The title for the newspaper is taken from James Thomson's Seasons, a collection of poems that was incredibly popular with Victorian readers. The particular line is from "Spring": "Delightful task! to rear the tender thought, /To teach the young idea how to shoot" (ll. 1149-50). McArthur explains the metaphor in the first issue of the paper as follows:
Everything must have a beginning; whether it be one to astonish by its grandeur, and perfectness; or to promote mere commonplace expressions of pleasure; or what is still more frequently the case, to receive a casual glance, and to be cast from our minds as unworthy a second thought: yet, how often do we see, that the latter class of endeavours, will, in the end, be more successful than those which promised so much at first, but which finally lose their power as they proceed.
Even so, let us hope, — altho’ our columns may contain naught of great promise, when first displayed to the criticising world; that every week we may gain greater strength, and afford greater pleasure, and amusement to our readers.
We may be allowed to compare the opening of this Journal to the sowing of a seed, which, when put into the ground is of no present worth, but which by due care and attention being paid to its culture, shoots up and increases in growth every day till its flowers burst forth and well repay the labour bestowed upon its infancy.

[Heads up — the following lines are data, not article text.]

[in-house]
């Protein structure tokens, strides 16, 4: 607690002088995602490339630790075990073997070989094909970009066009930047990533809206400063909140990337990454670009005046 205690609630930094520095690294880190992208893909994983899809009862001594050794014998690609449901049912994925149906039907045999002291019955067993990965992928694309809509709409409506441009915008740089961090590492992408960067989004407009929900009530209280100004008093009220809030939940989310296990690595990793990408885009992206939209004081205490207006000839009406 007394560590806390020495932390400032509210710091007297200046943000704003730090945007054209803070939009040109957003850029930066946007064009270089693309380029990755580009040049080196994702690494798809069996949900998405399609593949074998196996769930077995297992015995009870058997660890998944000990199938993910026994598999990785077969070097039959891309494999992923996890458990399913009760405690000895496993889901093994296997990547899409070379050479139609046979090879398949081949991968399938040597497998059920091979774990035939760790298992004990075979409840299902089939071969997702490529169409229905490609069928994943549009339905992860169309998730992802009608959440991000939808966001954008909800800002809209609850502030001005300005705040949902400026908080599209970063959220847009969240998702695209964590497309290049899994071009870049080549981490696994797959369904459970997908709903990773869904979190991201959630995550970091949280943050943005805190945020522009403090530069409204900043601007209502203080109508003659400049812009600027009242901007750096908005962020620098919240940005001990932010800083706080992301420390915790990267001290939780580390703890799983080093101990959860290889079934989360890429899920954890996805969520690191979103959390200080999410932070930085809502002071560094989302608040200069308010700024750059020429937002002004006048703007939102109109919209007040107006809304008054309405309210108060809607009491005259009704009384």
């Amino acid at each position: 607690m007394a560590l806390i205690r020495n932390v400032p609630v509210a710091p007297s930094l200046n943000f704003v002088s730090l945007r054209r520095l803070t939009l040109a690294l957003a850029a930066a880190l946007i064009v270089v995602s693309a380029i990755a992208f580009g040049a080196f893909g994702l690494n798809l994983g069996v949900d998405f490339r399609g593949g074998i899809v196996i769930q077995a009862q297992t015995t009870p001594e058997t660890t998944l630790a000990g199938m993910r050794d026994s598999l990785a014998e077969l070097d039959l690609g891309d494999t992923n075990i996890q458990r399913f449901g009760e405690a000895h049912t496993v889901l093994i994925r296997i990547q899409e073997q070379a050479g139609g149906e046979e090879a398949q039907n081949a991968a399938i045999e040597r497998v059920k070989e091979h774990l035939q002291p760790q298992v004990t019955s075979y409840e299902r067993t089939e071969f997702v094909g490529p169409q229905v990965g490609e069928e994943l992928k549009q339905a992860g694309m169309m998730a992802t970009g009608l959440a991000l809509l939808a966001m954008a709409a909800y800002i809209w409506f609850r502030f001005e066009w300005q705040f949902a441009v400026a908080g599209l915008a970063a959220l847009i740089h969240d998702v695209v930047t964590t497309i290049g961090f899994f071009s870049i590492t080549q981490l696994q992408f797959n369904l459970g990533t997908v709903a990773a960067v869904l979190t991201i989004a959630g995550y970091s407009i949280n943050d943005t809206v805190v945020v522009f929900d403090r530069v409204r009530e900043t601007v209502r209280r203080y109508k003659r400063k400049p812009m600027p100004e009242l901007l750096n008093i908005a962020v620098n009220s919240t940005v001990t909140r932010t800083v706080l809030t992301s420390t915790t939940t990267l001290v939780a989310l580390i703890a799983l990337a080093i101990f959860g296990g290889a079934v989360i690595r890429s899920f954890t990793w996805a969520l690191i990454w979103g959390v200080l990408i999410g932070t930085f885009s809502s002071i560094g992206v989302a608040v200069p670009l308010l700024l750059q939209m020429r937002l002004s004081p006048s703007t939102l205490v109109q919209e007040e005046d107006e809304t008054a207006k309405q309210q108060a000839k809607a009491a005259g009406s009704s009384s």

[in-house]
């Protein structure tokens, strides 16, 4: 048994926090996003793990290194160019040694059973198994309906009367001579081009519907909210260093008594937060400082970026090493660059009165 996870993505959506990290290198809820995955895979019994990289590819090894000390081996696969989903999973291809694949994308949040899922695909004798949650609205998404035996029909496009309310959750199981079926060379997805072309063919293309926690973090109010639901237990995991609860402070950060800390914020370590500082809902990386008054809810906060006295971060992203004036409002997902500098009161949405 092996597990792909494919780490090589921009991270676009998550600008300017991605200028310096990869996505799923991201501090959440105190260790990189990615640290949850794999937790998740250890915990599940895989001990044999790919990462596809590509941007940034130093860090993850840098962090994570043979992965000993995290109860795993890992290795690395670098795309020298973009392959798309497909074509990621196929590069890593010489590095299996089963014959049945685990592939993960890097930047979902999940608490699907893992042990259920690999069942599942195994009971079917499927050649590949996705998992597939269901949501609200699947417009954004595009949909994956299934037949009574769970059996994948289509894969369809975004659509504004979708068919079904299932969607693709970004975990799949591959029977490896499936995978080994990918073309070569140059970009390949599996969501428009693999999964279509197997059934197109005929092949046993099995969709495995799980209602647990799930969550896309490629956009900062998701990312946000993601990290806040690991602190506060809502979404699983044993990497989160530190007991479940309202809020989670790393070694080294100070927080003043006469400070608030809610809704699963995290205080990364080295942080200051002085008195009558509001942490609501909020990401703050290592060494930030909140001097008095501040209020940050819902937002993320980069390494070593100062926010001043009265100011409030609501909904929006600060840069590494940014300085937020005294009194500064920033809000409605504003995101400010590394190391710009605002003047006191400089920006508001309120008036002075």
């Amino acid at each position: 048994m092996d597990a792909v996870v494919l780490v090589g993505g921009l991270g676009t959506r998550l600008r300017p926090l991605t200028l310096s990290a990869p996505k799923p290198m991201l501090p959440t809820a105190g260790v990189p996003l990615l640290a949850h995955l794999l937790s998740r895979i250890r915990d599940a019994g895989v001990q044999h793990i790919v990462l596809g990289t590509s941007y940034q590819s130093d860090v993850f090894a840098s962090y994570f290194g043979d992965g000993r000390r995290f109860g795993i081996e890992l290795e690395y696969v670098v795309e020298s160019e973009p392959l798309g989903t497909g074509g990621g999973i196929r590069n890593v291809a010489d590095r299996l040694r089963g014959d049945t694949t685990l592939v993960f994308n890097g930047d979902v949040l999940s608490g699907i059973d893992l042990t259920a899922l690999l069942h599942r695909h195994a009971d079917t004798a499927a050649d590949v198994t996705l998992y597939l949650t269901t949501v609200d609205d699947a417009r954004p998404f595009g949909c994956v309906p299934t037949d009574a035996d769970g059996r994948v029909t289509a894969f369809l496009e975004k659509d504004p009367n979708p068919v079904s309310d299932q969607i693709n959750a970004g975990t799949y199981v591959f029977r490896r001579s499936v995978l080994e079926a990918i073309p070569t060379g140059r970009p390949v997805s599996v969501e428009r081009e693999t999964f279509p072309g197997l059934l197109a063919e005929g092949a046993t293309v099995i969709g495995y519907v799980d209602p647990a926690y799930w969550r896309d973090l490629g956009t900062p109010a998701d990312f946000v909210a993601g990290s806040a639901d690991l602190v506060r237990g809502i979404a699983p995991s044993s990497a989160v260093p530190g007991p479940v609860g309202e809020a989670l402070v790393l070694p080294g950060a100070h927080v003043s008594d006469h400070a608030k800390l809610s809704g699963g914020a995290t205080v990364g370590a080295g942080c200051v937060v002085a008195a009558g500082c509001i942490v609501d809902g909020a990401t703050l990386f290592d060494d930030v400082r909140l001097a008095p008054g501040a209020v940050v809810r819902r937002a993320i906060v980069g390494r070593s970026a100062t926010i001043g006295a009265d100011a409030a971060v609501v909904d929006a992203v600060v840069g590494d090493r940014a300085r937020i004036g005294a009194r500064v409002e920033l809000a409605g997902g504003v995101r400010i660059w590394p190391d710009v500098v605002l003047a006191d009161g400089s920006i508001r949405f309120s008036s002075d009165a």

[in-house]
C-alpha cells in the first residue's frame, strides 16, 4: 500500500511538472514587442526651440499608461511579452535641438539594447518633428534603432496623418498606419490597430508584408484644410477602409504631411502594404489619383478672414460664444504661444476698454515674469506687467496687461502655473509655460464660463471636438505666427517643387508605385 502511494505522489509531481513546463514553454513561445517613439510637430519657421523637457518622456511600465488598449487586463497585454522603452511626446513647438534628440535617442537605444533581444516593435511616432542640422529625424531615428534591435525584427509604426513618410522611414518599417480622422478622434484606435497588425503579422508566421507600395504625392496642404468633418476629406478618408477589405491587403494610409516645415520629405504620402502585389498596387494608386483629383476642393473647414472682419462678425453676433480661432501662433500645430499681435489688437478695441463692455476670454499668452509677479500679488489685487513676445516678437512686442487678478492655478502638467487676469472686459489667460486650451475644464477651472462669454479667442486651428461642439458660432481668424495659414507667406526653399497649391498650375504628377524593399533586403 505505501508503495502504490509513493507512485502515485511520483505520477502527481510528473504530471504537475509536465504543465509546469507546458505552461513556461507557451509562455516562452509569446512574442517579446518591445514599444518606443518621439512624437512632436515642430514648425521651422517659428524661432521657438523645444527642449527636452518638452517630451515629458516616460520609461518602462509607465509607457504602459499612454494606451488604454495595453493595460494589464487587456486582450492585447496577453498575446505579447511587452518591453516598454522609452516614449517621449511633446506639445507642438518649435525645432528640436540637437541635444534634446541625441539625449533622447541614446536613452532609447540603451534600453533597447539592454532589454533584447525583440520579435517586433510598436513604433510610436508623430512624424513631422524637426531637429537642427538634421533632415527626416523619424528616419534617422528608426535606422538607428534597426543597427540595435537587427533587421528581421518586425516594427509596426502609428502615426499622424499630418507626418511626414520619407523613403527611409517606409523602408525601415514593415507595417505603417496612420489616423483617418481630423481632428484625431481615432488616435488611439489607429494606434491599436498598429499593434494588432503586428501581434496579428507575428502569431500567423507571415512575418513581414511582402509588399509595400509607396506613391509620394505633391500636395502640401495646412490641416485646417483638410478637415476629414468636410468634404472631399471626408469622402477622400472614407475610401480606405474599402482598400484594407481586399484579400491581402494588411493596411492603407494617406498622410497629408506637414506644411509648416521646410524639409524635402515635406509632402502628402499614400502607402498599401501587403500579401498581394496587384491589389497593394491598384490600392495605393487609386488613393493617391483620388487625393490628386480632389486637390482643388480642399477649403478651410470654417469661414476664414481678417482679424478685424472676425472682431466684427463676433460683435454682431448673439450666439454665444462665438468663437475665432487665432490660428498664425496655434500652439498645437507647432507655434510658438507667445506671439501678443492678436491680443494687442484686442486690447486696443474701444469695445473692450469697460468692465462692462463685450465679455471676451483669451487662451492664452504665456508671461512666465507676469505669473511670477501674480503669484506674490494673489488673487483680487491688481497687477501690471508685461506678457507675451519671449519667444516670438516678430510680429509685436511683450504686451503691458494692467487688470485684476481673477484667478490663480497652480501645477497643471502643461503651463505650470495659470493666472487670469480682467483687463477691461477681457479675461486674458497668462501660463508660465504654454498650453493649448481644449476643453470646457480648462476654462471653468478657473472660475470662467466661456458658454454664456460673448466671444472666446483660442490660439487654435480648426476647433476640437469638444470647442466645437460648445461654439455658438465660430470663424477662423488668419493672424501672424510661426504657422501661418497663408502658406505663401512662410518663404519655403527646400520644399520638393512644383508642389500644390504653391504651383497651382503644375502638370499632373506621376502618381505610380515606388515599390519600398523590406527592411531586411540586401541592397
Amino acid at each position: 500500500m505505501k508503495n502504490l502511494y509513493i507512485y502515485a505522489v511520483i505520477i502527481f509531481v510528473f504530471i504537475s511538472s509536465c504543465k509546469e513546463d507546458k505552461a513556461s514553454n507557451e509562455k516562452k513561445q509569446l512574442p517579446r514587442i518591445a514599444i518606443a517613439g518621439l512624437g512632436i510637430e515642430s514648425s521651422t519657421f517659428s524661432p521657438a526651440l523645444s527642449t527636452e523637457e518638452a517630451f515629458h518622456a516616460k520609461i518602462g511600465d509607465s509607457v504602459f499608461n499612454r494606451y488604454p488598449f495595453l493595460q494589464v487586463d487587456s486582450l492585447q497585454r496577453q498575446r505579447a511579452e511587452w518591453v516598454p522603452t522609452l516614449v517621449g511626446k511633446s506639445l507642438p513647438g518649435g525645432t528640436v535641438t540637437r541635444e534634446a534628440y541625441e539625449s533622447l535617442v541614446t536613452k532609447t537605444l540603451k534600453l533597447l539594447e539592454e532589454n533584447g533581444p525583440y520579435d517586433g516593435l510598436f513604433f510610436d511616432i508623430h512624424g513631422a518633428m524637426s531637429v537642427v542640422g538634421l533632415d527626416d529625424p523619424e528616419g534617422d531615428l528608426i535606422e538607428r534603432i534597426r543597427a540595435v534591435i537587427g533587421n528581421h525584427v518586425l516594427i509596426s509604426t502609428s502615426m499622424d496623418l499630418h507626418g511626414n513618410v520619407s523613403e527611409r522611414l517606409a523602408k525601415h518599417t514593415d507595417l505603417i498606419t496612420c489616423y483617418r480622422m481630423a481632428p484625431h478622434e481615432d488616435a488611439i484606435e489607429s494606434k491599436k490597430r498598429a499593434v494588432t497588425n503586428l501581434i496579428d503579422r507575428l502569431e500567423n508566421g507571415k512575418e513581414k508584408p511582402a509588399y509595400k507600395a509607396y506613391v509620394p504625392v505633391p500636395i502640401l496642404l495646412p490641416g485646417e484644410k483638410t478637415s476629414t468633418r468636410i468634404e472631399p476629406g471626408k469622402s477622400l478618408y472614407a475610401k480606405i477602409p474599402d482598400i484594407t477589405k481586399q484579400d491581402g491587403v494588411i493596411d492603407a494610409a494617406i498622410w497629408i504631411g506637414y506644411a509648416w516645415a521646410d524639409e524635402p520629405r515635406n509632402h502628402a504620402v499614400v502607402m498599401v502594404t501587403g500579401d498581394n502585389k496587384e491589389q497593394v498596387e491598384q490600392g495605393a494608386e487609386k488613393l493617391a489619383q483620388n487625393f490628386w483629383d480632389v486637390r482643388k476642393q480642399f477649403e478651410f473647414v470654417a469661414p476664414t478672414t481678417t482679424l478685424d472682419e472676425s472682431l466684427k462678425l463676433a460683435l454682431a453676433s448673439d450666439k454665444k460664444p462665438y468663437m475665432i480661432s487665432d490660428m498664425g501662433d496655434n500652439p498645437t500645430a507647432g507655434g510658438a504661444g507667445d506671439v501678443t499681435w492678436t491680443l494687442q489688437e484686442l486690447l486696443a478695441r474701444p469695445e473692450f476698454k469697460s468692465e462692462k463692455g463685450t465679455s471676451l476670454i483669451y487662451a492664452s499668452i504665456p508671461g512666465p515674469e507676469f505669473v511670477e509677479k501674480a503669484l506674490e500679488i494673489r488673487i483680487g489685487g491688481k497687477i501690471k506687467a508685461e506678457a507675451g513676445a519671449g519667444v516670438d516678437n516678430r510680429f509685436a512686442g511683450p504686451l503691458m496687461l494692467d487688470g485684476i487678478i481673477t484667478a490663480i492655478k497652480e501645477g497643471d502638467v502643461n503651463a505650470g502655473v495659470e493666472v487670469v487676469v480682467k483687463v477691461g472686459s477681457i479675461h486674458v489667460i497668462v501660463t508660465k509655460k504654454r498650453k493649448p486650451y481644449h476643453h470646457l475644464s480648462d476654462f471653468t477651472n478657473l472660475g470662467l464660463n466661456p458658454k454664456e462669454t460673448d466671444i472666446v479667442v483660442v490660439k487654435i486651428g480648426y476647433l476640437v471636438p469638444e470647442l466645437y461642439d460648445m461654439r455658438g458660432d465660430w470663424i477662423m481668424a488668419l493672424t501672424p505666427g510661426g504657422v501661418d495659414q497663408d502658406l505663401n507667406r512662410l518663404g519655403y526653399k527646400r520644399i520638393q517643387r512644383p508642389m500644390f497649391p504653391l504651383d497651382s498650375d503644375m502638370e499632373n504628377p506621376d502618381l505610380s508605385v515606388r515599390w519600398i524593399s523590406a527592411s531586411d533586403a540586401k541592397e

We, then, require that this “Young Idea” may be “taught to” “shoot” by all those who have any consideration for its advancement, and they will by assisting, and giving their valuable help, act as gardeners, in rearing from this feeble commencement, a source of never ending pastime.
To Critics, we would say one or two words; let them not nip the bud, and thus destroy the flower, but rather, repair any faults by adding their tribute to the pages of the “Young Idea.”